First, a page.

If you’re anything like me, you understand the value of mobile applications in today’s ever-changing technological world we live in. Nearly everybody in government service now has an iPhone or some type of smart device, and many of us carry one or more of these with us at all times.
When I first began speaking in public in front of large audiences and speaking at universities it did not take long before I realize that I wasn’t always getting my intended message across. Despite being an energetic and subject matter expert on what I was talking about, I quickly realize that I needed some help in preparing my speech.
When we address communications on the technical side, we have to be honest in knowing that 90% of emergency management and public safety professionals don’t have an extensive base of knowledge on how the systems work or what happens in between the time we key up the radio and end our transmission. We do however; expect that our radios will work 99.9% of the time and that someone will be able to hear and respond to our call for help. Many states across the United States have to rebuild or upgrade their existing radio communication systems due to outdated systems or exceeding the limits of the current system as our towns and agencies grow.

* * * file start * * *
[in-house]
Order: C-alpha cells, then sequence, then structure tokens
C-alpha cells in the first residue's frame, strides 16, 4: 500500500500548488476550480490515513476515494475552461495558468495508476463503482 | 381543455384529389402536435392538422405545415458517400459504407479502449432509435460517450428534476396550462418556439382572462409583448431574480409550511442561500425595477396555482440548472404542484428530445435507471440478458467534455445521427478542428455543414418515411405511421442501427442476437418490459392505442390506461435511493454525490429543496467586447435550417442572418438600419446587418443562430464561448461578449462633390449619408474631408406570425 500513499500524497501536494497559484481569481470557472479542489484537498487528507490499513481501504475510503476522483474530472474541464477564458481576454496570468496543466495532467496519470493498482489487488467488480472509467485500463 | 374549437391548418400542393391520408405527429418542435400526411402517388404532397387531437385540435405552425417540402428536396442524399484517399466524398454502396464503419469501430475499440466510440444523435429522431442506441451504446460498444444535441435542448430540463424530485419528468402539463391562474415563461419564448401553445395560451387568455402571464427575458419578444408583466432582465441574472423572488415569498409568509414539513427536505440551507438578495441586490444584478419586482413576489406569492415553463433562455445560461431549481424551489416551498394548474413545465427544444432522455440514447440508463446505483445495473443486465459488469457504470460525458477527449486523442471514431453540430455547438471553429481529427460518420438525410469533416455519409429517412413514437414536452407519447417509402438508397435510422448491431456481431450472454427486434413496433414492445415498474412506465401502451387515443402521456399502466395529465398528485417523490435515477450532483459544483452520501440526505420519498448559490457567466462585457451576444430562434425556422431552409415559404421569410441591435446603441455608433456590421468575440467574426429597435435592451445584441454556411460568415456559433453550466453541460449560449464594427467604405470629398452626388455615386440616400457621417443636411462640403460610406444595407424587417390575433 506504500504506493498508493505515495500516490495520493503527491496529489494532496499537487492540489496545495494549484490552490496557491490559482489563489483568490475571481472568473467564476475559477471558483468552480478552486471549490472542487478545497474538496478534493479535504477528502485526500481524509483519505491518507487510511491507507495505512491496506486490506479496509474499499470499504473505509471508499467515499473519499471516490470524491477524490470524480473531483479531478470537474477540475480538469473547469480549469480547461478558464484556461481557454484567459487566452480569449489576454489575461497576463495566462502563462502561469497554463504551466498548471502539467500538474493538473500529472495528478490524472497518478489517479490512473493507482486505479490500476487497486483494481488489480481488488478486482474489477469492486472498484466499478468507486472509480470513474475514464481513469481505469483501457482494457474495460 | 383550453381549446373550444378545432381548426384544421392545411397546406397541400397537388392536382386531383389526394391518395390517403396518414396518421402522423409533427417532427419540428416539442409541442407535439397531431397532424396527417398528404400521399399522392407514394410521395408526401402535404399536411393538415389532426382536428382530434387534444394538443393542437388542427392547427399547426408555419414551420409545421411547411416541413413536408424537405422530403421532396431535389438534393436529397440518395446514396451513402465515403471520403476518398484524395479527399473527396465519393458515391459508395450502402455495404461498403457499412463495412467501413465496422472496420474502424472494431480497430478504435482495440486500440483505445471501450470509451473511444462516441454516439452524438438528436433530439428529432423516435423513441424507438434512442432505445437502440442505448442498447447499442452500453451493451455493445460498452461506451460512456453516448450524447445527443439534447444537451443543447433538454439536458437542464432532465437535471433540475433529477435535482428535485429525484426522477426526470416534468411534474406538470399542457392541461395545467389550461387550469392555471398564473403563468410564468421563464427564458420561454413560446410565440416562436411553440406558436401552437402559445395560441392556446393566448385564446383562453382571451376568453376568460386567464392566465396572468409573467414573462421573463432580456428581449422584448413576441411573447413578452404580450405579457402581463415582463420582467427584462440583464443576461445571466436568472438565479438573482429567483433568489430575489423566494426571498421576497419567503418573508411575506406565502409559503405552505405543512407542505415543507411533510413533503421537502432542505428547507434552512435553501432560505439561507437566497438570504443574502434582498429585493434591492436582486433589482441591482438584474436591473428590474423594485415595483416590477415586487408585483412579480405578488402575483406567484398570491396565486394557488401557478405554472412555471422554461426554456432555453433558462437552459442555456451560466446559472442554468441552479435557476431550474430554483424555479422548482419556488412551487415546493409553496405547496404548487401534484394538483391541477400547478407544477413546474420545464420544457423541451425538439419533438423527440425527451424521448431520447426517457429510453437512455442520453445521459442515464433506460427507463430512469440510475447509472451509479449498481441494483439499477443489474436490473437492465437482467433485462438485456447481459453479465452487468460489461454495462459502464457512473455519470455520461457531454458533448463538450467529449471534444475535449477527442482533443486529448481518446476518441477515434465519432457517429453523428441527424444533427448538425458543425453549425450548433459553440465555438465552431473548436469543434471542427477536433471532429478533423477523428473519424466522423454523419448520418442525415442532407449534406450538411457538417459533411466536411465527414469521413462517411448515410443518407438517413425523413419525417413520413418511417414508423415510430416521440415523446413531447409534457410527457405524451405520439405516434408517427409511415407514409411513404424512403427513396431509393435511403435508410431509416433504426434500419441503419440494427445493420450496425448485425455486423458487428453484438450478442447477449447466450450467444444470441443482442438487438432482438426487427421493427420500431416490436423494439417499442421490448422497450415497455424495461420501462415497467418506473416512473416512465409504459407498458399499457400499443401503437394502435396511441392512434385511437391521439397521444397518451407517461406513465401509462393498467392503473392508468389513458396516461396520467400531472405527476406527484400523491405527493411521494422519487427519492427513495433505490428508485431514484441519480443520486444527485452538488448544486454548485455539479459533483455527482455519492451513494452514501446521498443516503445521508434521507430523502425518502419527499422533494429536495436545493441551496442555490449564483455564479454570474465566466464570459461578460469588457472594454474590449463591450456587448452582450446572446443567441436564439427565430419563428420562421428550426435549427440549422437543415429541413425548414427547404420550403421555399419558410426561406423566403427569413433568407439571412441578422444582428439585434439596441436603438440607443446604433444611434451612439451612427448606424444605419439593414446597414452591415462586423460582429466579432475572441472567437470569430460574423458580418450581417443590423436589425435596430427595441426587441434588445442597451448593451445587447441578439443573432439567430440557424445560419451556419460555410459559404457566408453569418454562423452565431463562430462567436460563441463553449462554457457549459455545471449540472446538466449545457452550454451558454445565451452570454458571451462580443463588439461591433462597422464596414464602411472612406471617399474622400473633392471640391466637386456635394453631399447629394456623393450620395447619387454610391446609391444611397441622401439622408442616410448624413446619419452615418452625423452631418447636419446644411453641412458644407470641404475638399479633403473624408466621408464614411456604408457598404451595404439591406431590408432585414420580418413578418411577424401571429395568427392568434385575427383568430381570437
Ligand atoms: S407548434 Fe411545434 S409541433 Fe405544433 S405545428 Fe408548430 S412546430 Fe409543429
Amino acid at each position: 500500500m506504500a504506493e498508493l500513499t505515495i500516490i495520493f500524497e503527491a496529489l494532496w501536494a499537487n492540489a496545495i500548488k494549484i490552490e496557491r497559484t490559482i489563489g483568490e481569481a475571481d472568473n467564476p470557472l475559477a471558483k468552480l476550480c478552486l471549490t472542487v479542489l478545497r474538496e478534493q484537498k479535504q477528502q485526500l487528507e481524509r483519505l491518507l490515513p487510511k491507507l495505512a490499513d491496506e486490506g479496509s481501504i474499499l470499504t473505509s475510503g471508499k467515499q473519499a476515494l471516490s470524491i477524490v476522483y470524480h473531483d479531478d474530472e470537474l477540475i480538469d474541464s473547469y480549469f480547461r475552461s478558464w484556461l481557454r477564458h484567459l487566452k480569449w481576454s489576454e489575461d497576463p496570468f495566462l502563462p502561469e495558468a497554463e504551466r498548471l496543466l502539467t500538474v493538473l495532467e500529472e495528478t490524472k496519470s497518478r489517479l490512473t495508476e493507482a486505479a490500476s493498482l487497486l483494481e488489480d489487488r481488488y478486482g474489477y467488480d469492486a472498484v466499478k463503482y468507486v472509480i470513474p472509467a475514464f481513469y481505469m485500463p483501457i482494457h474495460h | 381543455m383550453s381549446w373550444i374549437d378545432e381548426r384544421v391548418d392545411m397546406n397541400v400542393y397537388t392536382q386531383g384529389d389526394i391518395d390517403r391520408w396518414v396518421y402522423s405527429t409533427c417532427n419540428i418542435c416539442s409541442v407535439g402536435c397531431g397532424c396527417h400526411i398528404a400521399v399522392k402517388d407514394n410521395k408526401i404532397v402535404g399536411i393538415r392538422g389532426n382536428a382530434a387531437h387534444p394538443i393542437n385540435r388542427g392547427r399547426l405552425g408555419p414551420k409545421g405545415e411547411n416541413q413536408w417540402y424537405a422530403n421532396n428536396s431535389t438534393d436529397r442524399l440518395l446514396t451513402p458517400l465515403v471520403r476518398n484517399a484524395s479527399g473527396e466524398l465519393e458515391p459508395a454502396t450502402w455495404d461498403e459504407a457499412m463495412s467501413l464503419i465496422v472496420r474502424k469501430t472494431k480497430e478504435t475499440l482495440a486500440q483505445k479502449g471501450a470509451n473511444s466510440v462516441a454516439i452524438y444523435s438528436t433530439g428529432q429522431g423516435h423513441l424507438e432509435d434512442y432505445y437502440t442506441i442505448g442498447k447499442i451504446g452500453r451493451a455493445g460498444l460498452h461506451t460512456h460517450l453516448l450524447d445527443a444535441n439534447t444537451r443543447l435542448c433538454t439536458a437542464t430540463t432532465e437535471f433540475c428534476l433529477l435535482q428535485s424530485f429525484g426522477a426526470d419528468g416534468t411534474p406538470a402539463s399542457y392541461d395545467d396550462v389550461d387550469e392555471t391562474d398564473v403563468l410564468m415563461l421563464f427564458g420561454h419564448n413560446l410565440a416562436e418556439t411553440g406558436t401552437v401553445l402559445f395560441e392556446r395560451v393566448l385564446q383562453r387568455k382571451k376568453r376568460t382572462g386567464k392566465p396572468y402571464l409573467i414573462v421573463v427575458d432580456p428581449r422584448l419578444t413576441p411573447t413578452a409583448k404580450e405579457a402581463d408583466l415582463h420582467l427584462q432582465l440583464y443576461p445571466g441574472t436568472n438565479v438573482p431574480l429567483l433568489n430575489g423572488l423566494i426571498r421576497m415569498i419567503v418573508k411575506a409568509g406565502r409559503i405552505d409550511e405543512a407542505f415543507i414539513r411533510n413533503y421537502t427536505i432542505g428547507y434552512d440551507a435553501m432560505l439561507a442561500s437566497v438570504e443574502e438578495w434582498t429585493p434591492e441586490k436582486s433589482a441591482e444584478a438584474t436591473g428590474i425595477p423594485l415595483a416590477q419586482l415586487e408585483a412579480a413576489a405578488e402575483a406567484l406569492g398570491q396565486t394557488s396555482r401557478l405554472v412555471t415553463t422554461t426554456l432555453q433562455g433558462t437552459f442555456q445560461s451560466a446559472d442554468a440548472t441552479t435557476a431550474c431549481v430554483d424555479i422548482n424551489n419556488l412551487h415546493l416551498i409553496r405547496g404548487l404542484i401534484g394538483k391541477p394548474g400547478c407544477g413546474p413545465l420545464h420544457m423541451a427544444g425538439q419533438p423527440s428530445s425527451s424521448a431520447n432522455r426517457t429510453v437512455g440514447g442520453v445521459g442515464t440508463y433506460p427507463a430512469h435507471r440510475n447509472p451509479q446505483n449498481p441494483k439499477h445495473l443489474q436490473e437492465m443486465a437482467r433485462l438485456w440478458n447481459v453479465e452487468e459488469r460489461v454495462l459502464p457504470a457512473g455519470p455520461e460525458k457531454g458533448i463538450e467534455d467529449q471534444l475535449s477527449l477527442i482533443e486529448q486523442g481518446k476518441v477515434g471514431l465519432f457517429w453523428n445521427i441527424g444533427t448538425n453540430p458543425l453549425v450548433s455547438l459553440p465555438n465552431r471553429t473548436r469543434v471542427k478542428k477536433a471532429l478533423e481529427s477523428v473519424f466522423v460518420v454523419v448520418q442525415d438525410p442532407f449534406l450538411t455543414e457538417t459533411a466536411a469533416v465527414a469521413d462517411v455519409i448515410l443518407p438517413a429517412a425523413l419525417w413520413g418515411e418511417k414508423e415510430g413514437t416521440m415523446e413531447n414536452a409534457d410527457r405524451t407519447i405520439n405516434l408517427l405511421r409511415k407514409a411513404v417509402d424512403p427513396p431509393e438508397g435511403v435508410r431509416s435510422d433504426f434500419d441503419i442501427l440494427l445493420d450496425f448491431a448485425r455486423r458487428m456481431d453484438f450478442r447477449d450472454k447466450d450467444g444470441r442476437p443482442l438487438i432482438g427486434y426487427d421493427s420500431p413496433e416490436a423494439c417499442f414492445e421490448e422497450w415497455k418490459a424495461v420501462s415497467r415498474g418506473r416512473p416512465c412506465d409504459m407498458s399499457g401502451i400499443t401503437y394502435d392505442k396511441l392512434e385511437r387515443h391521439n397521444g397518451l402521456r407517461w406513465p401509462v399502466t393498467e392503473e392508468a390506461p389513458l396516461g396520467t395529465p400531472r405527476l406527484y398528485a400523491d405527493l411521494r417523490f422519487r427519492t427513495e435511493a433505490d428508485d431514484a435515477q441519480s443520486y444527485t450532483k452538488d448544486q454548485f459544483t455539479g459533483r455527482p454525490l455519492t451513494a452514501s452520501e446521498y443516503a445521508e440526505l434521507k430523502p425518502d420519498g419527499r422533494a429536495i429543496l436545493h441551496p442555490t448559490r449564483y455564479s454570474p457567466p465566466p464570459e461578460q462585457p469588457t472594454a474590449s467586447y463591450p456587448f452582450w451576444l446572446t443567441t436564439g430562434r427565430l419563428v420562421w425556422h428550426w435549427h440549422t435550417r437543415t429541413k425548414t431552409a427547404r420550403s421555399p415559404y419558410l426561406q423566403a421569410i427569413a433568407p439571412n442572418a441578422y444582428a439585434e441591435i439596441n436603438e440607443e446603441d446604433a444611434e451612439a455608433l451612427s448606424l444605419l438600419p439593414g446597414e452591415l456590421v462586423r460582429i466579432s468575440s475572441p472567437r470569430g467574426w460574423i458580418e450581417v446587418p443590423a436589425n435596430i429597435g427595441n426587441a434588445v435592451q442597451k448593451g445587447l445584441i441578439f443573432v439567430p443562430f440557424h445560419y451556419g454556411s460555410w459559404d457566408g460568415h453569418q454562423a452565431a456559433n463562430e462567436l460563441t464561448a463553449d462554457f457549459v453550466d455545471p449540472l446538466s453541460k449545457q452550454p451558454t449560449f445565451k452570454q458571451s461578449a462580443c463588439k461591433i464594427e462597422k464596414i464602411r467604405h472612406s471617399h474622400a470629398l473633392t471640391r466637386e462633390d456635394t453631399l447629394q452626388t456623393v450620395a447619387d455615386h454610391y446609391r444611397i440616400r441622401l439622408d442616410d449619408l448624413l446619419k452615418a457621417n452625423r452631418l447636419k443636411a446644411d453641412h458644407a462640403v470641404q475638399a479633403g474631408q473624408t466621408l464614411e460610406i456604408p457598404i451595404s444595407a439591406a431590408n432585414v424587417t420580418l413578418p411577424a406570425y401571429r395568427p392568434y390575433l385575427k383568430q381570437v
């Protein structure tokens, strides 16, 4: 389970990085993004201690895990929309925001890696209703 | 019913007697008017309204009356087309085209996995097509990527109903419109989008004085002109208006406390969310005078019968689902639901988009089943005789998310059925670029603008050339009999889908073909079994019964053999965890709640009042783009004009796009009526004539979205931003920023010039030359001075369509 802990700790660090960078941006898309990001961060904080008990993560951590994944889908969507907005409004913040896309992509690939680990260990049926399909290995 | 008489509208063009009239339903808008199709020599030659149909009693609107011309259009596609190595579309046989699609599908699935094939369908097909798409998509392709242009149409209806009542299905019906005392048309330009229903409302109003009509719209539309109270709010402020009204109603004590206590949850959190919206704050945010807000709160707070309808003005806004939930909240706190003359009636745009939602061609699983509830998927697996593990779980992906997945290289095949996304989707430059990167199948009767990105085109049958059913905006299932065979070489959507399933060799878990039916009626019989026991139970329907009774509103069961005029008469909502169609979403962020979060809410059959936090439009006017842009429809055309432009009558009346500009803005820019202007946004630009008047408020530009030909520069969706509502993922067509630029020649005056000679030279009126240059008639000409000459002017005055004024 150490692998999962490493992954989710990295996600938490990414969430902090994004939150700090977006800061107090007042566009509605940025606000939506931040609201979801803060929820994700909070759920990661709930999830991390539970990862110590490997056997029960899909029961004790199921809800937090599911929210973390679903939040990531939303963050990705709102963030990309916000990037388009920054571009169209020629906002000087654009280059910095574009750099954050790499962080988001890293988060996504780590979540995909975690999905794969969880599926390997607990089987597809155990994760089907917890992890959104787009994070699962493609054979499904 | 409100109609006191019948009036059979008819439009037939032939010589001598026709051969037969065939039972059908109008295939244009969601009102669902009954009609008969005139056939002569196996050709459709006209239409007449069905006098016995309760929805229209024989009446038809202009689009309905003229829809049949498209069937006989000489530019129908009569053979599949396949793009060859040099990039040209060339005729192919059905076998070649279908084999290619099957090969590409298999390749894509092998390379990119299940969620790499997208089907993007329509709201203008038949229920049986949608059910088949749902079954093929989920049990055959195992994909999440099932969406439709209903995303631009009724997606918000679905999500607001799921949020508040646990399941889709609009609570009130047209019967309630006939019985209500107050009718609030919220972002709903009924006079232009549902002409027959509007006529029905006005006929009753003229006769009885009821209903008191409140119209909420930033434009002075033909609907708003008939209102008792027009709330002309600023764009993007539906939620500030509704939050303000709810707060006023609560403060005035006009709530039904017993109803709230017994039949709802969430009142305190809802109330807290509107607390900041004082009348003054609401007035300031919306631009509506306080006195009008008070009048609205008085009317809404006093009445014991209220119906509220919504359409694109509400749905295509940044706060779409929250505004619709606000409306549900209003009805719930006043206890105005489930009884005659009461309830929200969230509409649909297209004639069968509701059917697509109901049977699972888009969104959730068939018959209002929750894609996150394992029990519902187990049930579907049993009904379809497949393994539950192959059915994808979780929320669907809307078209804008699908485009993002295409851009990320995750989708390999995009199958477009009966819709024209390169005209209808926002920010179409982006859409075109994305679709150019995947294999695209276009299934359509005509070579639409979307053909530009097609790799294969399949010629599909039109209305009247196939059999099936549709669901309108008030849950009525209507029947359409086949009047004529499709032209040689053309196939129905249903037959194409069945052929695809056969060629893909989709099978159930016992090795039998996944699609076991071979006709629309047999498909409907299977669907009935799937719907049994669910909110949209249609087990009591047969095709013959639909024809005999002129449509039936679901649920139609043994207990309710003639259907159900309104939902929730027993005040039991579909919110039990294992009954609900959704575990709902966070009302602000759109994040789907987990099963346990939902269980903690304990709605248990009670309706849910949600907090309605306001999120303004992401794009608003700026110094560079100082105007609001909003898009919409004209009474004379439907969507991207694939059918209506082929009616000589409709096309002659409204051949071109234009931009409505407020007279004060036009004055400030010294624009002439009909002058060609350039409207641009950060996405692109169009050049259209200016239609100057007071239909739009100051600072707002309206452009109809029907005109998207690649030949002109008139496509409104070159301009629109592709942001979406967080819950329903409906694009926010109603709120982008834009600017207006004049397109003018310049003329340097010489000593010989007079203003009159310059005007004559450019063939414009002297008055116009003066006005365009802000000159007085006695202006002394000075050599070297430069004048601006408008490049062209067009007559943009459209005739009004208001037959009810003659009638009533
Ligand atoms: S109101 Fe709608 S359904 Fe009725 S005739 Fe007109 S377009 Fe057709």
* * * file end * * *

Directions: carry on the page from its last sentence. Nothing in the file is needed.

More than 200 attended the AFOA conference in January and heard presentations on the attendance to 2 major incidents in the US. The first involved the engine fire involving flight 383 at Chicago O’Hare airport in October 16’ and second told the story of the operation that grew from the actions of a single ‘active shooter’ at FT Lauderdale Airport only a year ago.
Although there may be similarities, every location has its own set of threats and hazards to prepare for, respond to and mitigate. A successful Emergency Management program to include exercise development is dependent on the ability to understand the threats and hazards that could impact a community. Without this understanding, emergency response will only be generally prepared to provide a meaningful response.